Trump Trade Doctrine: Protecting Big Steel at Americans' Expense

by Roy Allen Howell

Mr. Trump would like us to believe that so-called "unfair" trade is destroying U.S. manufacturing. His "prime" example is big steel, who, despite high retaliatory tariffs, remains globally uncompetitive.

In an August 20th Op-Ed for the Charlotte Observer, a senior policy advisor for the Trump camp, former CEO of Charlotte-based Nucor Steel, Dan DiMicco, attempted to sell the Trump Trade Doctrine to North Carolina voters:

The Trump Trade Doctrine is sound and necessary in today’s world where poorly negotiated trade deals and trade cheating have become the norm: Enter into no trade deal unless it increases our GDP growth rate, decreases our trade deficit, and strengthens our manufacturing base.

Trump’s policy on cheating is equally clear. Any country that continues to use unfair trade practices to steal American jobs and intellectual property will face stiff, defensive tariffs. China respects strength and takes full advantage of weakness. In the end it will be in China’s best interest to stop cheating on trade.


We should be very skeptical of a former steel executive's pitch for a "tough" trade policy, though. Beyond wrongly characterizing trade deficits, the Trump campaign demonstrates a penchant for cronyism, promoting a policy that protects industries like steel at the expense of other American businesses and consumers.

Let's first consider what Mr. DiMicco refers to as "trade cheating" and focus, as he does in particular, on China. Under WTO rules, counties may apply temporary tariff measures on a product from a particular country that they find to have been dumped in their market, meaning it has been sold below the price at which the product is sold in its home market. Countries may also apply temporary duties on products found to have been illegally subsidized by a foreign country. These subsidies and dumping practices are what DiMicco calls "trade cheating," for which defensive tariffs, more commonly referred to as trade remedies and, more specifically, anti-dumping and countervailing duties (AD/CVD), can be applied. The U.S. International Trade Commission reports that the U.S. has 365 AD/CVD orders in place. Steel products are subject to the bulk of these orders at 173. And, of orders on steel products, 44 are against China. That is more than twice the second most orders against a country, Korea, with 17 against it. If China is "cheating," the U.S. has done more than enough to reprimand them.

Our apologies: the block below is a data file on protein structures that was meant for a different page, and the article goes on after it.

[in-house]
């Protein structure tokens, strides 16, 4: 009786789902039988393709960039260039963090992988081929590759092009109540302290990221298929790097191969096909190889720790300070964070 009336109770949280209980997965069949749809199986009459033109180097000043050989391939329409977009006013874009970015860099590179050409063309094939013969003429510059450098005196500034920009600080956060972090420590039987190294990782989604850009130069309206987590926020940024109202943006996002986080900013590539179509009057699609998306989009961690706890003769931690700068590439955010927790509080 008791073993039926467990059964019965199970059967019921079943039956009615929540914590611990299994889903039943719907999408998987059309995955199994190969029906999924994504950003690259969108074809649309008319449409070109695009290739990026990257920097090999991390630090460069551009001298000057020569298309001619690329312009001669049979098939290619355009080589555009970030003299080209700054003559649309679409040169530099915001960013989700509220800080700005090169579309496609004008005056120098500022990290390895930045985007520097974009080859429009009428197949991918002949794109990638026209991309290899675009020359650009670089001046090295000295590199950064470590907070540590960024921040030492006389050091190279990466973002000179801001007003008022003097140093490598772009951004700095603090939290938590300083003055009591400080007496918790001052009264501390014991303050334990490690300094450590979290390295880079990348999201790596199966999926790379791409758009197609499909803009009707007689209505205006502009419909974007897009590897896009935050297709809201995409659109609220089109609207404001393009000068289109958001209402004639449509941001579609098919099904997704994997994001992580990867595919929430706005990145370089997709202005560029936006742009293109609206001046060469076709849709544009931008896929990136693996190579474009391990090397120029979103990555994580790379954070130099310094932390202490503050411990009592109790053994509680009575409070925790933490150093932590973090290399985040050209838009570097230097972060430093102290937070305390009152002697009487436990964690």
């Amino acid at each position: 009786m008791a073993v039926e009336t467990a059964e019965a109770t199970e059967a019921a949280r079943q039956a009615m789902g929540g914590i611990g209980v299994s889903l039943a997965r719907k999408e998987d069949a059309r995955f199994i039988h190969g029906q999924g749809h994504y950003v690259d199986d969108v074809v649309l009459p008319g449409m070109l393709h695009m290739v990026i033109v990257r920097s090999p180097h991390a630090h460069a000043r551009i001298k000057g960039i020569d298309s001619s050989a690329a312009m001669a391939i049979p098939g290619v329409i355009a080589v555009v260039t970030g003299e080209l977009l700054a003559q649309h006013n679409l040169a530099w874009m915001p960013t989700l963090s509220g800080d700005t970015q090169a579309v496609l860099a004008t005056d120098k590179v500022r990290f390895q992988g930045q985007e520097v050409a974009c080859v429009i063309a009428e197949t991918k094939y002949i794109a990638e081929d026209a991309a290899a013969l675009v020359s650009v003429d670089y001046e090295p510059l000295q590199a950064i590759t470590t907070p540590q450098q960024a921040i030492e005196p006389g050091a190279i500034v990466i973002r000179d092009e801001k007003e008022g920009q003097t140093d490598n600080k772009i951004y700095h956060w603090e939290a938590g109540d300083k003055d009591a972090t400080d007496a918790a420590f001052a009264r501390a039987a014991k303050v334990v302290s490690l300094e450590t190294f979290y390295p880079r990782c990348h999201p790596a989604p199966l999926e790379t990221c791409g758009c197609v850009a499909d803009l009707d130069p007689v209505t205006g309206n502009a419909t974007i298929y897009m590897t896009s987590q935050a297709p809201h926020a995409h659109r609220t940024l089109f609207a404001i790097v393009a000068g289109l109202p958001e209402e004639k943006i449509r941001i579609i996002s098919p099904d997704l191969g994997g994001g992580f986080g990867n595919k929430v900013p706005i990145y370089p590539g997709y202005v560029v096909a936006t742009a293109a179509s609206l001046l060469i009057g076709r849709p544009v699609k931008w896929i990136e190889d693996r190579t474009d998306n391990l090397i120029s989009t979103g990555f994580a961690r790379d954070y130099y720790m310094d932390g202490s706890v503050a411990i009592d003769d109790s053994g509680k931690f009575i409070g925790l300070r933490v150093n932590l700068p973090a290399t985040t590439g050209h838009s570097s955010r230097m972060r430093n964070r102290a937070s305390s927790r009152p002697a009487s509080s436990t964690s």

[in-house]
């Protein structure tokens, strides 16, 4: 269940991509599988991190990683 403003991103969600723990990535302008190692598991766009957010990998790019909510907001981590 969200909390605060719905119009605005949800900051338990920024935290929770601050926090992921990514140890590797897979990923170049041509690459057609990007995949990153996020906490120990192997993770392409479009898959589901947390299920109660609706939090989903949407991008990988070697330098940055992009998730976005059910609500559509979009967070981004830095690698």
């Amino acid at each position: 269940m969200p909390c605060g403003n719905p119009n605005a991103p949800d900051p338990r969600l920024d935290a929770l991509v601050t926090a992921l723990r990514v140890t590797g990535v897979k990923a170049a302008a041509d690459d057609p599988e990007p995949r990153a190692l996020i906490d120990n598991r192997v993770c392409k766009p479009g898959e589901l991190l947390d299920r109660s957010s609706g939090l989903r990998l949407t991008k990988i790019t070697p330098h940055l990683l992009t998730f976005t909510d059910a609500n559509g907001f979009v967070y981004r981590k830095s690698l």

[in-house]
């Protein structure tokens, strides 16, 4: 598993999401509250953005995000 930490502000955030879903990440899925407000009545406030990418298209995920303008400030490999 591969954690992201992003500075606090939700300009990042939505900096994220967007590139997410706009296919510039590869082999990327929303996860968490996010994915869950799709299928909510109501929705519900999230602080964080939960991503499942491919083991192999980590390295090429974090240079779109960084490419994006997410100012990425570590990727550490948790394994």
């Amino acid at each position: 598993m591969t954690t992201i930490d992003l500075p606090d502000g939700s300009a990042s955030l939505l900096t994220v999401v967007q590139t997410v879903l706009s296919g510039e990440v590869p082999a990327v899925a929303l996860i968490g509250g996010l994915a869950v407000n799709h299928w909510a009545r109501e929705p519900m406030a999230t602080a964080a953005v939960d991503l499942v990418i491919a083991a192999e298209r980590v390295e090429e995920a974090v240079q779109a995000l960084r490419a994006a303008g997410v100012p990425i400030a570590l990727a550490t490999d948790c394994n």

To be fair, there is a gross overcapacity of steel being produced in China, and, as such, there are certainly instances where China is in technical violation of the WTO agreements. However, as Cato Institute senior fellow and former ITC commissioner Daniel Pierson writes, capacity problems in China can benefit American businesses and consumers, and, alternatively, trade remedies can actually make conditions worse. American application of trade remedies is often skewed toward the interests of powerful, well-connected industries like steel. This is at the expense of down-market companies that buy steel as inputs for their own production, and, as a consequence, both they and their customers are left to pay higher prices. As Pierson illustrates, these producers offer far more value to the U.S. economy, and access to low priced steel only makes them more valuable.

There is also little evidence to support DiMicco's implication of an existing "trade war," that China has engaged in a directed assault on the United States economy. Not even existing trade remedies provide evidence of this "war." For instance, the intent of anti-dumping laws, at least in theory, is to prevent what's called "predatory dumping," intentionally exporting at a lower price in order to run a competitor in the importing market out of business. However, such activity rarely, if ever, occurs. Nor do American anti-dumping laws necessarily address only "predatory" practices. In fact, using a complex system of calculations and discounts, the Department of Commerce and the ITC can find a dumping violation in nearly any instance, even including those in which an alternative calculation can produce a negative dumping margin.

Despite the fact that the U.S. already applies more defensive tariffs than needed to prevent real "cheating," the Trump camp insists on being "tougher" on trade. Ultimately, the Trump Trade Doctrine perpetuates the furtherance of a policy pushed by the crony industry Mr. DiMicco represents. It has nothing to do with being "tough" or addressing "trade cheating;" rather, it props up a handful of companies who cannot compete in the global market at the expense of overall U.S. economic welfare (and ironically, GDP growth). Trump proclaimed at the Republican National Convention, "I'm with you," but his commitment to protecting big steel is proving otherwise.

Mr. Trump and his fellow candidates for president should not be focusing on "unfair" trade or calling deals like the Trans-Pacific Partnership "a rape of our country." Candidates should instead embrace free market policies, including trade remedy reforms, that will lead to economic growth and improved livelihoods for the vast majority of Americans. 


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